Movies

Q&A: Rosario Dawson


On her latest movie Trance, her former flame Danny Boyle, and her plans to produce more women-led features.



Since her 1995 debut in Larry Clark’s parental nightmare movie, Kids, Rosario Dawson has brought equal amounts grit and glamour to the screen. Her latest role in the arty but violent heist movie Trance, opening this Friday, is no different.

In director Danny Boyle’s reunion with Trainspotting screenwriter John Hodge, Dawson plays a hypnotist with ulterior motives. She meets a band of art thieves, including James McAvoy and Vincent Cassel, who have targeted Francisco Goya’s priceless painting, Witches In The Air. At one point, much to the Internet’s enjoyment, she goes full-frontal with a Brazilian wax to comport with her lover’s predilection for Renaissance nudes.

That’s the sort of risqué scene that can only be pulled off when an actress has total trust in her director – the kind of trust, it turns out, that makes a perfect foundation for an affair. The 33-year-old actress and the 56-year-old filmmaker began dating after Trance wrapped last summer and apparently called it quits some time after the beginning of the year.

But there’s no bad blood between them. When we met Dawson a couple weeks ago, looking casual in a black lace top and jeans, she had only kind words for Boyle, calling him a “talented, really remarkable and loving man.” She also talked about stepping behind the camera to tackle subjects the studios assiduously ignore, and the changing landscape for women in Hollywood.

In Trance, James McAvoy plays the main character but in many ways it’s your story.

My character is incredibly dynamic and strong, and she holds her own without resorting to the obvious sort of clichés of the femme fatale. She’s not using her sexuality and her wiles in order to kind of ingratiate herself. She actually uses her wit, her tenacity and her audacity to kind of step forward into these situations.

Your character has a history with domestic violence. Did you do any research for the role?

Yeah, but that’s because I am on the board of V-Day, and have been for many years. I have been a spokesperson for Domestic Violence Awareness Month and we were just participating in Billion Rising. Also, my mom worked with a domestic violence organization in San Francisco called Womens Inc. when I was 10 years old, so it’s been something that’s been a big part of my life for many, many years.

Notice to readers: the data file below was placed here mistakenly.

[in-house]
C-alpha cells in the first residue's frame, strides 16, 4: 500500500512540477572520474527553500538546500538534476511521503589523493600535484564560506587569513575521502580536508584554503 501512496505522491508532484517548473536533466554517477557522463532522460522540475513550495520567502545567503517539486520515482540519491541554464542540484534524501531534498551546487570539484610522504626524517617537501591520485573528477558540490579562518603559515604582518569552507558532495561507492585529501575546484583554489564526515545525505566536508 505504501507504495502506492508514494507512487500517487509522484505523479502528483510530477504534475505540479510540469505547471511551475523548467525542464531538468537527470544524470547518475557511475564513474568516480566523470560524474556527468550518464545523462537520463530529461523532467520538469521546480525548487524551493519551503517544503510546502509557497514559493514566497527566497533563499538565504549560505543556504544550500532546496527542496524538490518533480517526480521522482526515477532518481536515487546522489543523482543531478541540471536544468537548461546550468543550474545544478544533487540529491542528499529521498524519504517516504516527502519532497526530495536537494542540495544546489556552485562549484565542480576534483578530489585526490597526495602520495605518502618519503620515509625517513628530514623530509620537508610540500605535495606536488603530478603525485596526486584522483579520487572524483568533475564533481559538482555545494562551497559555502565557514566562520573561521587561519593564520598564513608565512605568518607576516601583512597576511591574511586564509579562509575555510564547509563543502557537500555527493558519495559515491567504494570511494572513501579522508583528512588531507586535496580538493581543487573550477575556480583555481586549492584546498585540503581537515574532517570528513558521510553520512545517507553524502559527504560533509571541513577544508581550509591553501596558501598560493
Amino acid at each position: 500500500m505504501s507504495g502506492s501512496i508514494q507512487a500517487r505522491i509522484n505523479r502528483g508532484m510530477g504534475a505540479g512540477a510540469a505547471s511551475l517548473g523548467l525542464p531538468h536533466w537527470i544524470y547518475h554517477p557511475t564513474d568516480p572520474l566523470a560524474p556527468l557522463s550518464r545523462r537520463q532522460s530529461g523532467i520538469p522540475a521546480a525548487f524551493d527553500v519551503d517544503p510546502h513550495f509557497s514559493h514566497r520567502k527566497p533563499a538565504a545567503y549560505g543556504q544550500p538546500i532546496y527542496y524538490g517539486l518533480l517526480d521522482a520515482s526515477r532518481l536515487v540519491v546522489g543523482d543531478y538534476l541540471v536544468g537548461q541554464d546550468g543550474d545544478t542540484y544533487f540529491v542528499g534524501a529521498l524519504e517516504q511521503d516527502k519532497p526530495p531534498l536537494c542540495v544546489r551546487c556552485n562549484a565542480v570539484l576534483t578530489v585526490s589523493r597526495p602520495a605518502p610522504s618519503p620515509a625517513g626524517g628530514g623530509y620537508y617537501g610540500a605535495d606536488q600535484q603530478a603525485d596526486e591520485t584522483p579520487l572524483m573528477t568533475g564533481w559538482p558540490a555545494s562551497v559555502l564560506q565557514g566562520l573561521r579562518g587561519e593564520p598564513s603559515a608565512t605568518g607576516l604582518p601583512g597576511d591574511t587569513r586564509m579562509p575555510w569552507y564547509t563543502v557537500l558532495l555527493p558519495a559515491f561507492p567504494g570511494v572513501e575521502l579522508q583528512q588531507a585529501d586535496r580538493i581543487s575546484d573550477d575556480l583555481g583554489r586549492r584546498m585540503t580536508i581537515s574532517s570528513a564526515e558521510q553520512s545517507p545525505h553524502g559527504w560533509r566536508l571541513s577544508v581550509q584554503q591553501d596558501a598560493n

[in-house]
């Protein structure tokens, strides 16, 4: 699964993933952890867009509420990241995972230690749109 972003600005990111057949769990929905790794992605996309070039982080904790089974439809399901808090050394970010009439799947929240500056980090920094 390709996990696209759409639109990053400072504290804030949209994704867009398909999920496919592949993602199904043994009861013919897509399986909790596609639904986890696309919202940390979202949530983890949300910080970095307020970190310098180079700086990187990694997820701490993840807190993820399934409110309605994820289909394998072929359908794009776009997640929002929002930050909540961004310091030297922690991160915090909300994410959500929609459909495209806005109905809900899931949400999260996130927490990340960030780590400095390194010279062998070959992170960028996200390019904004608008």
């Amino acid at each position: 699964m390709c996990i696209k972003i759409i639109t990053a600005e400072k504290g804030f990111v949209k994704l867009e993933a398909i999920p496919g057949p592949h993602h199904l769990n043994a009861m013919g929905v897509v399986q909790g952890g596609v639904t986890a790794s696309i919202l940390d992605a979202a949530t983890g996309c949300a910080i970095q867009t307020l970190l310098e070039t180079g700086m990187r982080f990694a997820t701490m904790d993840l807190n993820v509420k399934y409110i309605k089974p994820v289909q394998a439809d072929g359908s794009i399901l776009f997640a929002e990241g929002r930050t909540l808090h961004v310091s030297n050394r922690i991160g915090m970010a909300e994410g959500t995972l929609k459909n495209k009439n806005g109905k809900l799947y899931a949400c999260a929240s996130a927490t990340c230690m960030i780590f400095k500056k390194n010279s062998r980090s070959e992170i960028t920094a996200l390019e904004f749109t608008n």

Is there a demand to see women portrayed as multi-faceted, not just victims or not just powerful?

The demand is really there to seeing different types of entertainment, and different types of positions for women, and just different types of stories. Not to say that we’re not going to play women who are bad, women who are abused, women who might be many different things. Those are real stories about real people, but we shouldn’t only feel like we can only watch prostitutes.

So where will those opportunities come from?

I want to produce more now. I need to step back a little bit and use the things that I have learned from this industry for so long, and the people that I have met and the resources that I have built. I’m hoping I can make stories happen that no one is writing that I would really like to see.

So we might be seeing a whole different side of you pretty soon?

It’s not because I would need to be in them, but because I want them to exist for people. It’s driving me crazy that no one is getting around to it, so maybe I should just do it myself.

What kind of stories are we talking about?

A lot of them have historical aspects to them, and they have quite often women at the center of the story. I don’t feel like I am seeing enough of that and it’s just a little boring. It’s shocking to me that there’s so little for us to go around. And there’s some really talented actresses in Hollywood that I would love to see stretch.

But so many people in development are women. Why aren’t the studios making more of these movies?

I don’t know that they are always the decision makers, per se, because financing and all that stuff really strongly comes into it. What people are willing to put money behind is very telling, and I think status quo is a very difficult thing to shift. We are seeing for the first time a woman getting an Oscar for directing. That is very recent history.

Last year we had some juicy roles for women, Jennifer Lawrence in The Hunger Games and Jessica Chastain in Zero Dark Thirty.

They are starting to come out and that’s why you are able to see someone like Jessica Chastain just dazzle us with how remarkable she is, because those parts are starting to come out. And so it’s not so much complaining about it, but going, ‘I want to be on that right side of history. I want to be one of those people who is helping that process along.’

It’s not just about the stories. Journalism is also about who is telling them.

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